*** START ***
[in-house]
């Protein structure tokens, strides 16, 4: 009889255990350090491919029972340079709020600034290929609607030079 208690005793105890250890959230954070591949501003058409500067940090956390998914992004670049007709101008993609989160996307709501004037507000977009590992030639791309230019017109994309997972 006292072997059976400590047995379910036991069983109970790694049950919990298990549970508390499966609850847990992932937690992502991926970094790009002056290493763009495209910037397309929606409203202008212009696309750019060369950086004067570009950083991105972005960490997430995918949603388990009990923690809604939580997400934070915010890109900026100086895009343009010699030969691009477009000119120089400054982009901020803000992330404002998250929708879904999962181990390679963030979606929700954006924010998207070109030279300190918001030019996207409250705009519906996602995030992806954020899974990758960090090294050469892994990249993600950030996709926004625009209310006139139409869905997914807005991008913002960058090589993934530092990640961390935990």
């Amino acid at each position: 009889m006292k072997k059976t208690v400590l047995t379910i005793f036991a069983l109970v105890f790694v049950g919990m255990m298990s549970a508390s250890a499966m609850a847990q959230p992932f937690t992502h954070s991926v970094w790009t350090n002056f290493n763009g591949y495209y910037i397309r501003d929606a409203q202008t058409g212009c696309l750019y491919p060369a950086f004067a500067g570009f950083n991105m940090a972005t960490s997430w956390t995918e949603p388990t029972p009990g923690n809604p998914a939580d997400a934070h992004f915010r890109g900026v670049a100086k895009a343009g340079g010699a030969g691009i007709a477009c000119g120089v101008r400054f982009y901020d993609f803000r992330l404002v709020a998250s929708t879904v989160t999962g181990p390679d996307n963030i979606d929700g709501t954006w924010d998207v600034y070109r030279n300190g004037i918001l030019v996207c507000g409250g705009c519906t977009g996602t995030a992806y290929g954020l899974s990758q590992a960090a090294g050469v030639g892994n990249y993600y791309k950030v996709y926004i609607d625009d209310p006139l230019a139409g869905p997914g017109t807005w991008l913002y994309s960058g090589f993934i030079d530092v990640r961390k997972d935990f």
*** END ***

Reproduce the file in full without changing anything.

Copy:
[in-house]
């Protein structure tokens, strides 16, 4: 009889255990350090491919029972340079709020600034290929609607030079 208690005793105890250890959230954070591949501003058409500067940090956390998914992004670049007709101008993609989160996307709501004037507000977009590992030639791309230019017109994309997972 006292072997059976400590047995379910036991069983109970790694049950919990298990549970508390499966609850847990992932937690992502991926970094790009002056290493763009495209910037397309929606409203202008212009696309750019060369950086004067570009950083991105972005960490997430995918949603388990009990923690809604939580997400934070915010890109900026100086895009343009010699030969691009477009000119120089400054982009901020803000992330404002998250929708879904999962181990390679963030979606929700954006924010998207070109030279300190918001030019996207409250705009519906996602995030992806954020899974990758960090090294050469892994990249993600950030996709926004625009209310006139139409869905997914807005991008913002960058090589993934530092990640961390935990």
């Amino acid at each position: 009889m006292k072997k059976t208690v400590l047995t379910i005793f036991a069983l109970v105890f790694v049950g919990m255990m298990s549970a508390s250890a499966m609850a847990q959230p992932f937690t992502h954070s991926v970094w790009t350090n002056f290493n763009g591949y495209y910037i397309r501003d929606a409203q202008t058409g212009c696309l750019y491919p060369a950086f004067a500067g570009f950083n991105m940090a972005t960490s997430w956390t995918e949603p388990t029972p009990g923690n809604p998914a939580d997400a934070h992004f915010r890109g900026v670049a100086k895009a343009g340079g010699a030969g691009i007709a477009c000119g120089v101008r400054f982009y901020d993609f803000r992330l404002v709020a998250s929708t879904v989160t999962g181990p390679d996307n963030i979606d929700g709501t954006w924010d998207v600034y070109r030279n300190g004037i918001l030019v996207c507000g409250g705009c519906t977009g996602t995030a992806y290929g954020l899974s990758q590992a960090a090294g050469v030639g892994n990249y993600y791309k950030v996709y926004i609607d625009d209310p006139l230019a139409g869905p997914g017109t807005w991008l913002y994309s960058g090589f993934i030079d530092v990640r961390k997972d935990f």